The Ram heavy-duty shares its headlamps and fenders with the 1500. The hood is differentiated to make room for the Cummins diesel. The front bumper has very aggressive stamping. It’s a single-piece chrome bumper that wraps around the front fenders to give it a modern look and help aerodynamics.
Like last year’s heavy-duty Ram, 2010 buyers will have three cab options, but the middle configuration has been changed. A two-door regular cab model remains, while a new four-door Crew Cab, with bigger back doors and more rear passenger space, replaces the previous, smaller four-door Quad Cab. A new 8-foot cargo box option (a 6-foot, 4-inch bed is standard) should make the Crew Cab Ram HD an attractive choice for fifth-wheel towers.
“The Crew Cab has replaced the Quad Cab in the lineup,” Kunselman said. “It gets an 8-foot box -- a key part of the market we weren’t participating in.”
Though Dodge eliminated the Mega Cab option for its half-ton Ram, it’s keeping the Mega Cab heavy-duty model with best-in-class interior space.
The inside features all the high-quality materials and ergonomic and infotainment options the Ram 1500 has, plus it adds a new integrated trailer-brake controller like Ford and GM offer in their HD pickups. The brake controller eliminates the need for an aftermarket kit to control a trailer’s electric brakes for improved towing control.
“The (trailer-brake control) display is the message center, so drivers won’t need to take their eyes off the road to see what’s going on,” Kunselman said.
One objection, though, is the controller's placement. Like GM's trucks, Chrysler has put it on the left side of the driver, near the knee. We think it's more intuitive to place integrated brake controllers on the driver's right side, like Ford does.
The external rearview mirrors have also been revised to better facilitate towing. They can be pivoted horizontally or vertically depending on trailer size, and they have larger convex mirrors for better visibility. Turn signals are integrated.
According to preliminary towing and hauling figures, Dodge has raised the front gross axle weight rating from 5,200 pounds to 5,500 pounds on diesel 4x4 pickups, and from 4,700 pounds to 5,000 pounds on diesel 4x2 pickups. Gross combined weight ratings have been improved from 23,000 pounds to as much as 25,400 pounds on some 3500 models. Accompanying the increase in GCWR, max towing has also improved.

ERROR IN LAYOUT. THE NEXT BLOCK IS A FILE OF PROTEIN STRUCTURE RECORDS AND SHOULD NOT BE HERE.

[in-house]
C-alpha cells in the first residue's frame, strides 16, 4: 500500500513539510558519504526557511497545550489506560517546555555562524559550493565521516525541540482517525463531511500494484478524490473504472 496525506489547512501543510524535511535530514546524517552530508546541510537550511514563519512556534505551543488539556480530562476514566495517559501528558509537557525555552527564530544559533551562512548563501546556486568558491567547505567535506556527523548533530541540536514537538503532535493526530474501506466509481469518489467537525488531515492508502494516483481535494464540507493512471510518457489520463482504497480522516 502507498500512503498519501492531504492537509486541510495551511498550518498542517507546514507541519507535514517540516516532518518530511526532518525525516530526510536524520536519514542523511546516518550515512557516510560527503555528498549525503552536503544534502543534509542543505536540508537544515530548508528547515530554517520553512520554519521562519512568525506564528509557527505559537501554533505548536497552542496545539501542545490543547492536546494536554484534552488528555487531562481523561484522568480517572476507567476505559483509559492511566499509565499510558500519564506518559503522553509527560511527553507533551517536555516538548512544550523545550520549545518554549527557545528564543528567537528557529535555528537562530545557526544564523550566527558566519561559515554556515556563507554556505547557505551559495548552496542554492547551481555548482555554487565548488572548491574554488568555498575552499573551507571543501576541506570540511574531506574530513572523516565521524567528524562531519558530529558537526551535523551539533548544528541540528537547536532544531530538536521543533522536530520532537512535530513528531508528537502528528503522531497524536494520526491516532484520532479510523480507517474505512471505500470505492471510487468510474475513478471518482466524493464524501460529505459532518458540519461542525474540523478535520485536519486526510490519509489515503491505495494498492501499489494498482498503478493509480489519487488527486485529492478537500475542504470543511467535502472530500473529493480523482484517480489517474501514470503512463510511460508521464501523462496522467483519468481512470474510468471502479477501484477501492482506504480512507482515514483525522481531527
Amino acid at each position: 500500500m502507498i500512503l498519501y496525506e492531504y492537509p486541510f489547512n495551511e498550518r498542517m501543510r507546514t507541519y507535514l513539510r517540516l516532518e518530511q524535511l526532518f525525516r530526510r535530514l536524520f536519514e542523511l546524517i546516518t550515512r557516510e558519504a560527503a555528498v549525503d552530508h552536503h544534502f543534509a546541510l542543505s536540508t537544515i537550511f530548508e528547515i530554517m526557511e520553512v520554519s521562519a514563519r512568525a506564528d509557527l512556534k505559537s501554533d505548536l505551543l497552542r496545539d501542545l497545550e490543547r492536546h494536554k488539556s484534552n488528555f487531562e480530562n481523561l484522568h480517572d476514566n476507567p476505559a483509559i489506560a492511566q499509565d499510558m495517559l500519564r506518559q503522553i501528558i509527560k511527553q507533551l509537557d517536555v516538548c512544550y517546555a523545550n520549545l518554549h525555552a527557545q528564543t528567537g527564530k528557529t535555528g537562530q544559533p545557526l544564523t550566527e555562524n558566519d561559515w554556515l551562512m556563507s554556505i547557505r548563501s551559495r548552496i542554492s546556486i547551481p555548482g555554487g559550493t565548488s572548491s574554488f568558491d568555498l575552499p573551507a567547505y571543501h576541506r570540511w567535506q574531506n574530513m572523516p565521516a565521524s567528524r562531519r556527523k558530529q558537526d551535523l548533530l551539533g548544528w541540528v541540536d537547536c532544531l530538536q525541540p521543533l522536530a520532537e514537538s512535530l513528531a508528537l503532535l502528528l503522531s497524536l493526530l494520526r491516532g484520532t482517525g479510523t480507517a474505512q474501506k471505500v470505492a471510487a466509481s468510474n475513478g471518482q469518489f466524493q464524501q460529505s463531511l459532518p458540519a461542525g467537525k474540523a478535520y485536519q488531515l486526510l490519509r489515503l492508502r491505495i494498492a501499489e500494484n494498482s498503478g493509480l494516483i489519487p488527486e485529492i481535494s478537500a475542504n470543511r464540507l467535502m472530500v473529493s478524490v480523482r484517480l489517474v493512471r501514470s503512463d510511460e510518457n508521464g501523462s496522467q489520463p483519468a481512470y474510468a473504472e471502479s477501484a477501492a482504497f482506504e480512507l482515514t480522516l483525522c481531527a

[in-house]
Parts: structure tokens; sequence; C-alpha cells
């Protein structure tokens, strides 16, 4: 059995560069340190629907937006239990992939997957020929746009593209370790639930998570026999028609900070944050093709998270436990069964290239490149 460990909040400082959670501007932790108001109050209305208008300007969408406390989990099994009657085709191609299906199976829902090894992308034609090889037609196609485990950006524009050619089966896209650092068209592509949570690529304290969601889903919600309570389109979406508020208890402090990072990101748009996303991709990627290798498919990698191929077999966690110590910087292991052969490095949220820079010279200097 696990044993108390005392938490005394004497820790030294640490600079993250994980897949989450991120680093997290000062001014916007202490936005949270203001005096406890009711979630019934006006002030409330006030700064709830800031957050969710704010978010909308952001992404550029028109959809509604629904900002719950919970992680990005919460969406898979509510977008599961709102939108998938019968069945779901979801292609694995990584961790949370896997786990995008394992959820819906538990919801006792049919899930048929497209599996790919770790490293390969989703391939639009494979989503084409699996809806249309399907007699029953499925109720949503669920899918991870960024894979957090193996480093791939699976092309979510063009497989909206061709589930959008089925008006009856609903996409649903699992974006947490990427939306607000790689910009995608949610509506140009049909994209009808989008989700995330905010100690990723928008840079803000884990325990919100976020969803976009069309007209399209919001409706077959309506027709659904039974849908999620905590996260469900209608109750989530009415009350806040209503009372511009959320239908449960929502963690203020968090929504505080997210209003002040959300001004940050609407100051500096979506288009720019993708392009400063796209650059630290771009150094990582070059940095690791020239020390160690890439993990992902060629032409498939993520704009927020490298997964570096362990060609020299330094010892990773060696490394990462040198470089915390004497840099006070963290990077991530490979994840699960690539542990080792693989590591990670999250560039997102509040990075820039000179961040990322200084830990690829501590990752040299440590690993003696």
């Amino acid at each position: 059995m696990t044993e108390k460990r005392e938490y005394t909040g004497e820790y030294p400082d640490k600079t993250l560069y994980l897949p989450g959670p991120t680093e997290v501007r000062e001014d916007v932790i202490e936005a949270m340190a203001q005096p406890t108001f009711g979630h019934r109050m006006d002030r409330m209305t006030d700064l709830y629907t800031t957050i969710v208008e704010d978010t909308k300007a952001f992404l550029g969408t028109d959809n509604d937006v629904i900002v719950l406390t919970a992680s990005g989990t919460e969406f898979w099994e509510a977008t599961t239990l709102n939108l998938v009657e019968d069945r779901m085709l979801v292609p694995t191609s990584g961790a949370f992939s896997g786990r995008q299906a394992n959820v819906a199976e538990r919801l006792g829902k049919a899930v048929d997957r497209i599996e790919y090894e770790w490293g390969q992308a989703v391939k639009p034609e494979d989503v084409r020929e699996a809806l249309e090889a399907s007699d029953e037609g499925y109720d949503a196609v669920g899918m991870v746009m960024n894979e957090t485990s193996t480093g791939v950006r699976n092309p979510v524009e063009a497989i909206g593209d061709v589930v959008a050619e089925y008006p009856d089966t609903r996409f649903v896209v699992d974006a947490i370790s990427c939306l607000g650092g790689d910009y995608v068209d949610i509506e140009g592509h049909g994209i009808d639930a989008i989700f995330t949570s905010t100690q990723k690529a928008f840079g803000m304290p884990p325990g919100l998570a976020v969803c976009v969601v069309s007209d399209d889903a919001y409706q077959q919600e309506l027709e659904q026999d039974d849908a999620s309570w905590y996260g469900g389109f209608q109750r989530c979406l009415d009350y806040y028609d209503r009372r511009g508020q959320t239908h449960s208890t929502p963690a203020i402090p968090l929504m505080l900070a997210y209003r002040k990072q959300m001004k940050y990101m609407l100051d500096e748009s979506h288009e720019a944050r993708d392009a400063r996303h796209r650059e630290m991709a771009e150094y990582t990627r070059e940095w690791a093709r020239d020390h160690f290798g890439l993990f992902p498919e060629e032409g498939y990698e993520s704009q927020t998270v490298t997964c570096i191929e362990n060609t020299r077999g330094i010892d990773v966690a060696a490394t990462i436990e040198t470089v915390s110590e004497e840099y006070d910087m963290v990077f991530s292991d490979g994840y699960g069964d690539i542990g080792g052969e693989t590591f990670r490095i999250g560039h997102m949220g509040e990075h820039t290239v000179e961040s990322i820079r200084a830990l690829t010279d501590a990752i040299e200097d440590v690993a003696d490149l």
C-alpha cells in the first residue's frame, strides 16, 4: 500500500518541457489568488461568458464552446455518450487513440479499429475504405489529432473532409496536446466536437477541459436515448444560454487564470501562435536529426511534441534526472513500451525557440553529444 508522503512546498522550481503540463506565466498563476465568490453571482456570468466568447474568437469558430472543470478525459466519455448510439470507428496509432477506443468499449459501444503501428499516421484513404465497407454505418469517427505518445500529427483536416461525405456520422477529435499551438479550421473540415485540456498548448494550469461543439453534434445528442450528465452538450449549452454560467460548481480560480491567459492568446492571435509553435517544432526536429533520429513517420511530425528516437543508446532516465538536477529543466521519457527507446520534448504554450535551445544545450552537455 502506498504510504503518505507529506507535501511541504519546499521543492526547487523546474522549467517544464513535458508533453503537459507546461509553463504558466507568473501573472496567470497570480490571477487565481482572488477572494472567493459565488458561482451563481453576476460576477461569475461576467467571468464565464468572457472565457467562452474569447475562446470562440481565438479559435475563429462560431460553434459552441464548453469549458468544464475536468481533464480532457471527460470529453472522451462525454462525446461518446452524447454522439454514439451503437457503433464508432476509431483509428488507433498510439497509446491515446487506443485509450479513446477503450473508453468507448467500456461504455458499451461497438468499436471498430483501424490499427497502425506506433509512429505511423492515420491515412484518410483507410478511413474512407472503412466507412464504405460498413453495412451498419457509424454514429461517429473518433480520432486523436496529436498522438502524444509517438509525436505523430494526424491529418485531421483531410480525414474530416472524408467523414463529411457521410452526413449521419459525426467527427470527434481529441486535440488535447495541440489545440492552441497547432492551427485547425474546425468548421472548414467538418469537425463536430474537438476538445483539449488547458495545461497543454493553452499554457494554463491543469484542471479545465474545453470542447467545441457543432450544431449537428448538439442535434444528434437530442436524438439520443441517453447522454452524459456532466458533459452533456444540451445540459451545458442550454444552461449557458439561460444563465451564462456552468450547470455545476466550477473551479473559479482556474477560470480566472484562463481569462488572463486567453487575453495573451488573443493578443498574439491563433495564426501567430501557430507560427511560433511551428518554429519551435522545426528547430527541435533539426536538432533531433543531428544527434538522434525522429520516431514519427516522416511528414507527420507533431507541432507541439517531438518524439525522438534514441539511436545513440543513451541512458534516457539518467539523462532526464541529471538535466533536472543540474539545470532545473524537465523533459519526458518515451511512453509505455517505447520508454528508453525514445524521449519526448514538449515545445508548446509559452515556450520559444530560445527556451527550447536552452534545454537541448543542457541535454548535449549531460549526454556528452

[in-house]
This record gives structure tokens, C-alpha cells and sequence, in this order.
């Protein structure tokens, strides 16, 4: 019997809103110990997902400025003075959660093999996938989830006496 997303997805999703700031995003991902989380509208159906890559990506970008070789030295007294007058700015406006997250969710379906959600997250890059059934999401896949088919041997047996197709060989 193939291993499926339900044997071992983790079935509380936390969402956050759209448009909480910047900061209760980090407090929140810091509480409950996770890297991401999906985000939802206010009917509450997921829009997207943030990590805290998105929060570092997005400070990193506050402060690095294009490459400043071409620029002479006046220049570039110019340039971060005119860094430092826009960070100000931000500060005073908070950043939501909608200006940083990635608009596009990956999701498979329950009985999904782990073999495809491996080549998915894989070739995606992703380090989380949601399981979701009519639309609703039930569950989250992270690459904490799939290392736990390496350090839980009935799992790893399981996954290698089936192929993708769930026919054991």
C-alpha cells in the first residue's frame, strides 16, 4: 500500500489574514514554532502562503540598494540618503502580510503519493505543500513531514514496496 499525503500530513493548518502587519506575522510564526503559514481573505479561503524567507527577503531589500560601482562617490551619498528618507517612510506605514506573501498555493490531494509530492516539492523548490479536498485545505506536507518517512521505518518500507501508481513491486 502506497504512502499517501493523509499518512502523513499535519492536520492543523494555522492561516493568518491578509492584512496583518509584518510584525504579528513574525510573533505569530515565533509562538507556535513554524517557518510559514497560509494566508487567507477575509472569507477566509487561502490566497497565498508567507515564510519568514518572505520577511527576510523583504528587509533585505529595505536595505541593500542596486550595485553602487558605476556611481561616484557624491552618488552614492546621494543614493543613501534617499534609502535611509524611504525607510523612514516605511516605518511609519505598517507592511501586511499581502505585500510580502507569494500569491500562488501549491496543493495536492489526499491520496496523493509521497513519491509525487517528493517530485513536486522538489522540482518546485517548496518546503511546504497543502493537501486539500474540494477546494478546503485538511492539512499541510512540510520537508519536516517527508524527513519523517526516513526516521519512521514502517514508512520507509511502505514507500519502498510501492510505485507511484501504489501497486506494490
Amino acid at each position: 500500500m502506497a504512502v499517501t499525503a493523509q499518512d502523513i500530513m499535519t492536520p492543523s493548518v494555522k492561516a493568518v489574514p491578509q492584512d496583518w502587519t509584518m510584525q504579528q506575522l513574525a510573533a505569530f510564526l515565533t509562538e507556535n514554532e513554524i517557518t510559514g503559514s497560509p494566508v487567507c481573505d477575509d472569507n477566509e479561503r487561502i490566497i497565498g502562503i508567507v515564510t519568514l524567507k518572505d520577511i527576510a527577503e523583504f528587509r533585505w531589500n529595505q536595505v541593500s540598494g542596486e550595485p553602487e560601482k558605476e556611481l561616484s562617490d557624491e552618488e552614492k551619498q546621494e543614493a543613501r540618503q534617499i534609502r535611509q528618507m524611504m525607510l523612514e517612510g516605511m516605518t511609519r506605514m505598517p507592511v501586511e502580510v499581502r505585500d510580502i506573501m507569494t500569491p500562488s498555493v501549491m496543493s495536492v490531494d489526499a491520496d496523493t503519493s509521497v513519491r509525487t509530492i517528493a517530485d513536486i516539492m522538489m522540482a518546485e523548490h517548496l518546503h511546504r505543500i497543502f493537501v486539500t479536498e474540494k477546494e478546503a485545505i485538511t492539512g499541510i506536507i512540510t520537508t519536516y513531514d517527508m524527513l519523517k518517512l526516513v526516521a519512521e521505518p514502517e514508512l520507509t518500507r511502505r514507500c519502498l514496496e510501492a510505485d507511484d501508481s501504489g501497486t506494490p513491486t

For example, a 2010 Ram 3500 regular cab 2WD long-bed 6.7-liter diesel with a 4.10 rear axle has increased its max towing from 16,200 pounds (goose neck or fifth wheel) in the 2009 model to 18,500 pounds (goose neck or fifth wheel) in the 2010 truck. GCWR also increased from 23,000 pounds to 25,400. However, there is a slight cargo box payload penalty because the truck’s weight has increased. Max payload for 2010 in this configuration is 4,770 pounds, down from 5,070 pounds in the 2009 model.
Conventional trailer towing maxes out at 10,000 pounds.
Also contributing to the improved GCWR are re-tuned suspension components and new fluid-filled hydro-mounts under the cab that help reduce beaming and bounce over rough highways.
The sum of all these changes is a new Dodge Ram heavy-duty pickup that has evolved to better meet the needs of Chrysler’s existing customers, and to take competitive advantage of gains already made meeting 2010’s stricter and more expensive emissions standards. We expect both GM’s and Ford’s responses for 2010 to have significantly more power than the Ram HDs, but they’ll also likely come with higher initial purchase costs relative to the new Ram than their current trucks are to today’s Ram HDs.
The question is: Will next year's heavy-duty buyers want more power or lower up-front cost?
“The new Dodge trucks should allow Chrysler to price them as a lower-cost alternative to the new Ford and GM trucks next year,” said Kent Sundling, owner and editor of MrTruck.com. “Dodge has always played to the lower-cost side of the market, and carrying over the diesel powertrain could enable them to be an even better value.”
The new 2010 Dodge Ram Heavy Duty pickups go on sale in the fourth quarter of 2009.